September 2014 SHRN: Lets Get Classic, Lets Get Weird

September 2014 SHRN

Lets get classic because yeah, we need to nearly kick off the playlist with “September Gurls.” Is it a little pat? Sure. But the day before my birthday Big Star finally clicked for me—like when your little kid taste buds flip over and suddenly some always loathed foodstuff tastes inexplicably delicious. I am old enough to appreciate Big Star now I guess, a delicious treat on foggy days when Alex Chilton in my ears feels like heaven.

Lets get weird—just imagine this collection of artists at a dinner party. It’s a fun game.

I love Fall. The air feels so fresh and all the holidays are just around the corner, close enough that they’re pure fun without the fretting. And no matter how many years I’m out of school, the start of September always feels like the beginning. The beginning of a new year, the beginning of an adventure, the crisp leafy end to lazy summer days. It doesn’t matter how much that doesn’t cue up with reality—it some ways its been a lazy summer, but hardly the kind where you lie on the beach and snooze. This is Northern California after all, leave your bathing suits and concepts of summer weather at home.

It is the start of something, that’s for sure. In less than two months, I’m getting married to the delightfully tall human who stole my heart long ago. I put this list together after dumplings, in a giant coffee shop where we drank too much caffeine at night and grinned at each other between long stretches of typing.

Quick Hits:

  • Don’t stop at “Blah Blah Blah,” the entire Girlpool album is delicious lo-fi gold. I found out about them through this Maria Sherman interview in Wondering Sound. (And of course they’re putting out awesome freshman albums in their late teens, because didn’t you know that Generation Z is taking over the world and putting us all to shame? To shame kids, to shame.)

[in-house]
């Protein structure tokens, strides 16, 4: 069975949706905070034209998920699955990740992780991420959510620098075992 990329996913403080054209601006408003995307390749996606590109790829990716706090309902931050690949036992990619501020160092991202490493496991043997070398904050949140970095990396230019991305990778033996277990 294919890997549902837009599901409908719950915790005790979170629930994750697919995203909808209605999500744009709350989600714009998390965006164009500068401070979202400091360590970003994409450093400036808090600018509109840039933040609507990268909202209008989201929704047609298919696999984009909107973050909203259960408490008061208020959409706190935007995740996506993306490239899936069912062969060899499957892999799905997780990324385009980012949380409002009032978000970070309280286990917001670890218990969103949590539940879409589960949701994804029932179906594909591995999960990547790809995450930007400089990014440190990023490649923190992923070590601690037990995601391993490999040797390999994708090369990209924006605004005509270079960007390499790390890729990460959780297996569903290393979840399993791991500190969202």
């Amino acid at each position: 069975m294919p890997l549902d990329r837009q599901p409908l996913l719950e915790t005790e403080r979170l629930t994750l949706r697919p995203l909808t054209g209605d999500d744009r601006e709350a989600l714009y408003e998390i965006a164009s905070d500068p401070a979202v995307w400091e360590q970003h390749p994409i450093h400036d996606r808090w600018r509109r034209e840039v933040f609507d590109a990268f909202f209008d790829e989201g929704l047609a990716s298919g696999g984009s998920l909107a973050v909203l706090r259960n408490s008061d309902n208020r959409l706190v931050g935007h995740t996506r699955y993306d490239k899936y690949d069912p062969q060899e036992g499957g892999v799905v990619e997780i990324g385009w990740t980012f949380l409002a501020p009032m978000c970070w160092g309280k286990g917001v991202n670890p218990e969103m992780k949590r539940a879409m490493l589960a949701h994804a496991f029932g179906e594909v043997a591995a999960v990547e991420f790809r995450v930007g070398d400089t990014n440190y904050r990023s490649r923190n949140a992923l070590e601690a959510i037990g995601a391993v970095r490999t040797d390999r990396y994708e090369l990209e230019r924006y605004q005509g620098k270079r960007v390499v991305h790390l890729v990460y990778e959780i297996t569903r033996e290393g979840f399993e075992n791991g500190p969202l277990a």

• More gold? The Chef soundtrack. I’ve had this on repeat since July—see the movie too if you like feel good food-porn.
  • Come on Alabama Shakes, you’re the band for all seasons, ESPECIALLY Fall, but you gotta put out a new album. Please?
  • Sometimes I think everything I know about music stems from having accidentally read I’m With The Band: Confessions of a Groupie at least five times. A little random, sure, but also a plug for rediscovering The Flying Burrito Brothers a few times a year.
  • Every autumn playlist requires a dash of Talking Heads and Pavement.

What are you listening to? Let me know in the comments.

Listen to Covers

Do you follow us on Twitter (ahem @chrmcityjukebox ahem)? Since we started tweeting, I’ve found a treasure trove of covers from music blogs and music magazines and music types, and I can’t. stop. listening. to. them. What is it about a solid cover that’s so magical? Our first post on Charm City Jukebox was about our Top 5 covers and we had enough leftovers to warrant a Leftover List and a Reader Request. We posted 23 covers that week and I think we could have doubled that, easily.

So if, like us, you can’t get enough covers, here are a few more to tide you over. And if you have more can’t miss covers, leave them in the comments, pretty please (we could use a few more. Seriously)

New Covers:

“Corrina Corrina,” Cover by Beck (via Pitchfork)

“God Only Knows,” Cover by The Flaming Lips (via Paste Magazine)

“Ophelia,” Cover by Bon Iver (via PrettyMuchAmazing.com)

Reader Recommendations:

“Walking with a Ghost,” Cover by The White Stripes  (originally by Tegan and Sara)

“Take Care,” Cover by Florence and the Machine  (originally by Drake)

Claire at 22: A Mixtape

Flash forward six years after yesterday’s post

…and we have Claire at 22. Those first few years out of college are a whirlwind— fast paced, full of change, and of course, complete with a rapidly evolving soundtrack. Here’s mine.